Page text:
• A dyadic relationship differs qualitatively from all other types of groups in that each of the two participants is confronted by only one other and not by a collectivity. Because this type of group depends only on two participants, the withdrawal of one would destroy the whole: “A dyad depends on each of its two elements alone--in its death though not in its life: for its life it needs both, but for its death, only one.”

  • (Coser 1971:186)



When a dyad is transformed into a triad, the apparently insignificant fact that one member has been added actually brings about a major qualitative change. In the triad, as in all associations involving more than two persons, the individual participant is confronted with the possibility of being outvoted by a majority.

  • When a dyad is transformed into a triad, the apparently insignificant fact that one member has been added actually brings about a major qualitative change. In the triad, as in all associations involving more than two persons, the individual participant is confronted with the possibility of being outvoted by a majority.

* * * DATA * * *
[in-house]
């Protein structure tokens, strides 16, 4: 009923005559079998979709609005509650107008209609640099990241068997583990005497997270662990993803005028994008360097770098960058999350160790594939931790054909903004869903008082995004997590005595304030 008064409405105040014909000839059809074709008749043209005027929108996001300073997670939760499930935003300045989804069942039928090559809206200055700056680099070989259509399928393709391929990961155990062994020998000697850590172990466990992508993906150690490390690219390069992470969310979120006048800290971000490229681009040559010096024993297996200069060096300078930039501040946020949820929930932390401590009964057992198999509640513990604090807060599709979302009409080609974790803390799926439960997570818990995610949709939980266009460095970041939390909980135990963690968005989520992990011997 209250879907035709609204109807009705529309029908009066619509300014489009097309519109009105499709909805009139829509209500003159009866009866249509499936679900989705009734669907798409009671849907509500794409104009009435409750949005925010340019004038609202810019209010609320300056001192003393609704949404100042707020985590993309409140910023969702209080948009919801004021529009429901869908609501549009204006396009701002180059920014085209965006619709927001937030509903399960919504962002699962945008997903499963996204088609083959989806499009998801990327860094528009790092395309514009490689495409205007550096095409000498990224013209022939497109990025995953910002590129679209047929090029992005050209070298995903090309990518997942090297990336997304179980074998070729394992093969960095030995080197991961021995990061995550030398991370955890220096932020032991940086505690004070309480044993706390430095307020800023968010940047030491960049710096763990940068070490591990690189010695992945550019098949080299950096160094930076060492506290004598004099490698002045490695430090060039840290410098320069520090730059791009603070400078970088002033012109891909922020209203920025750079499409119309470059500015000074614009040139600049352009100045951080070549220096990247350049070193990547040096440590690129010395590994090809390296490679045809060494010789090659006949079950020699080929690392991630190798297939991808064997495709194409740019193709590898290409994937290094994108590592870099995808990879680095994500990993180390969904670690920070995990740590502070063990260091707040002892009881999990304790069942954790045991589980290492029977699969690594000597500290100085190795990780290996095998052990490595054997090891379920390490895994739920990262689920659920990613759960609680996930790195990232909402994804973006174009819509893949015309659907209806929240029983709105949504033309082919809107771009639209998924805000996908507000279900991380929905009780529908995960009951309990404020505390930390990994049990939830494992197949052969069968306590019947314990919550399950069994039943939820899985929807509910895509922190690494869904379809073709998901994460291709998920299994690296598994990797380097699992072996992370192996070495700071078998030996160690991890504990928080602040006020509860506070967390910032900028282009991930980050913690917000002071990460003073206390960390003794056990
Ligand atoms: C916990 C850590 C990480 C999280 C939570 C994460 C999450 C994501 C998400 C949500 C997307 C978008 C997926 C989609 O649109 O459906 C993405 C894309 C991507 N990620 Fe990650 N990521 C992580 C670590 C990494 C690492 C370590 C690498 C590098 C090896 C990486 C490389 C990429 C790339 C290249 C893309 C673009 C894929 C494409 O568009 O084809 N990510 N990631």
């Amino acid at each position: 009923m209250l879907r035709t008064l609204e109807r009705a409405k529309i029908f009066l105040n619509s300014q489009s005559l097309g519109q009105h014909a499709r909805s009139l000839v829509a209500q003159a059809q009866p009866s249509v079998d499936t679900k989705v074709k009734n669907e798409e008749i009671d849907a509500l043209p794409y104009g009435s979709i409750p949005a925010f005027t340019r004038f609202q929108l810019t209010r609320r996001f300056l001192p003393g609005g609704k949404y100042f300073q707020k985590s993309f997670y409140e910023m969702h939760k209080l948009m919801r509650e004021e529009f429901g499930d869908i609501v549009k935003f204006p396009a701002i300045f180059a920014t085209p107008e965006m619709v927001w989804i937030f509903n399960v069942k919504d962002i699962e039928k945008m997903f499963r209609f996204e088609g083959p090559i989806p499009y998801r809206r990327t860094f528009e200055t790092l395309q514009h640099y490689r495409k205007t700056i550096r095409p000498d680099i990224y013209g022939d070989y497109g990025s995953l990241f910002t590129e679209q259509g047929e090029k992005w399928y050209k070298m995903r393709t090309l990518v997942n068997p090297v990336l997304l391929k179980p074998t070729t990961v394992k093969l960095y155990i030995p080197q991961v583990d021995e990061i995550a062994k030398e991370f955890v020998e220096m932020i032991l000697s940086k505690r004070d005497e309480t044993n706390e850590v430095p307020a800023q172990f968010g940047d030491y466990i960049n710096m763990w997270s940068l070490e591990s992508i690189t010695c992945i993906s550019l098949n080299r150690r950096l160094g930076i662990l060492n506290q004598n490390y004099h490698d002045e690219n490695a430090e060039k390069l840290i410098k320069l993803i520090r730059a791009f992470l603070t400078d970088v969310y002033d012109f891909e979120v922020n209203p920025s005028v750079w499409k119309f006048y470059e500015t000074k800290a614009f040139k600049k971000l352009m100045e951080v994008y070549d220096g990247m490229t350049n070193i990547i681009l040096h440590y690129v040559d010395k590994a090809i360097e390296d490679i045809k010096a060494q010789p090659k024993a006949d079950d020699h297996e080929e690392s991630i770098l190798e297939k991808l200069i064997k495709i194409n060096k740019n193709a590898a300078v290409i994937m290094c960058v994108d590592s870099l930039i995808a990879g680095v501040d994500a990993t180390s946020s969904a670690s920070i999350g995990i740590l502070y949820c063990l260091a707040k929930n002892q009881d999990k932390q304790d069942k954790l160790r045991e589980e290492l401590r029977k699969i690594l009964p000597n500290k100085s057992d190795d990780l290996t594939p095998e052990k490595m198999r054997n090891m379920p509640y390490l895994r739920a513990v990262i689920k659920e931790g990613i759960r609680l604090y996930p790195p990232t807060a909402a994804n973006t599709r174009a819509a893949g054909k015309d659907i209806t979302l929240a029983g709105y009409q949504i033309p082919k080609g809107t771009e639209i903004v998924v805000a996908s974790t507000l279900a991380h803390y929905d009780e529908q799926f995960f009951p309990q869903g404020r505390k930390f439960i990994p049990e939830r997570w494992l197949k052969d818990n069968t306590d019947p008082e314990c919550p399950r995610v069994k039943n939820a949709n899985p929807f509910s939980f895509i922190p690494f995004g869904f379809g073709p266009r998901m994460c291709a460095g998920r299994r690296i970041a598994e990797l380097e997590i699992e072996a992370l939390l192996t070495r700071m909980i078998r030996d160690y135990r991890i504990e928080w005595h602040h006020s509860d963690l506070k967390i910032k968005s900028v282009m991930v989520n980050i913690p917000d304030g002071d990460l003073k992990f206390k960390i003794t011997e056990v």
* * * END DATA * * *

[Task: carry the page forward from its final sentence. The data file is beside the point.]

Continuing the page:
The triad is the simplest structure in which the group as a whole can achieve domination over its component members; it provides a social framework that allows the constraining of individual participants for collective purposes…Thus, the triad exhibits in its simplest form the sociological drama that informs all social life: the dialectic of freedom and constraint, of autonomy and heteronomy.

  • The triad is the simplest structure in which the group as a whole can achieve domination over its component members; it provides a social framework that allows the constraining of individual participants for collective purposes…Thus, the triad exhibits in its simplest form the sociological drama that informs all social life: the dialectic of freedom and constraint, of autonomy and heteronomy.

  • (Coser 1971:187)



When a third member enters a dyadic group, various processes become possible where previously they could not take place. A third member may:

  • When a third member enters a dyadic group, various processes become possible where previously they could not take place. A third member may: